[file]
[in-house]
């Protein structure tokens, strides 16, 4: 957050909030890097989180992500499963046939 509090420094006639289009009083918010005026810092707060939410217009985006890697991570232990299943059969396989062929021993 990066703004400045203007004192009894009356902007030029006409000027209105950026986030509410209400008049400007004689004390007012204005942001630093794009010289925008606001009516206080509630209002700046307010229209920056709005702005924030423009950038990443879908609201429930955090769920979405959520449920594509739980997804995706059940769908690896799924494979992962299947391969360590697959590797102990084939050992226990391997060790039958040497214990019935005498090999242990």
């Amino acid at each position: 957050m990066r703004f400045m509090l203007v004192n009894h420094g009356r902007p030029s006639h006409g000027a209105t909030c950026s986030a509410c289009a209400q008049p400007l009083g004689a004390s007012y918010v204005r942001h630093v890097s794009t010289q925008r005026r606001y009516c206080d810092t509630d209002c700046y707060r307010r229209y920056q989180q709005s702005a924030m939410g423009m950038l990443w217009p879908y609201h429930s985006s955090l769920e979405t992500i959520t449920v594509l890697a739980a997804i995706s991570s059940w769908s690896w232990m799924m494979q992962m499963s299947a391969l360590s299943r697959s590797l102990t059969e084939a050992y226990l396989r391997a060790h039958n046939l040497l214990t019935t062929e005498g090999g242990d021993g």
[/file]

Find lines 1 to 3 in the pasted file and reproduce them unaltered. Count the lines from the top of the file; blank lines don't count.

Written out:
[in-house]
């Protein structure tokens, strides 16, 4: 957050909030890097989180992500499963046939 509090420094006639289009009083918010005026810092707060939410217009985006890697991570232990299943059969396989062929021993 990066703004400045203007004192009894009356902007030029006409000027209105950026986030509410209400008049400007004689004390007012204005942001630093794009010289925008606001009516206080509630209002700046307010229209920056709005702005924030423009950038990443879908609201429930955090769920979405959520449920594509739980997804995706059940769908690896799924494979992962299947391969360590697959590797102990084939050992226990391997060790039958040497214990019935005498090999242990």
């Amino acid at each position: 957050m990066r703004f400045m509090l203007v004192n009894h420094g009356r902007p030029s006639h006409g000027a209105t909030c950026s986030a509410c289009a209400q008049p400007l009083g004689a004390s007012y918010v204005r942001h630093v890097s794009t010289q925008r005026r606001y009516c206080d810092t509630d209002c700046y707060r307010r229209y920056q989180q709005s702005a924030m939410g423009m950038l990443w217009p879908y609201h429930s985006s955090l769920e979405t992500i959520t449920v594509l890697a739980a997804i995706s991570s059940w769908s690896w232990m799924m494979q992962m499963s299947a391969l360590s299943r697959s590797l102990t059969e084939a050992y226990l396989r391997a060790h039958n046939l040497l214990t019935t062929e005498g090999g242990d021993g």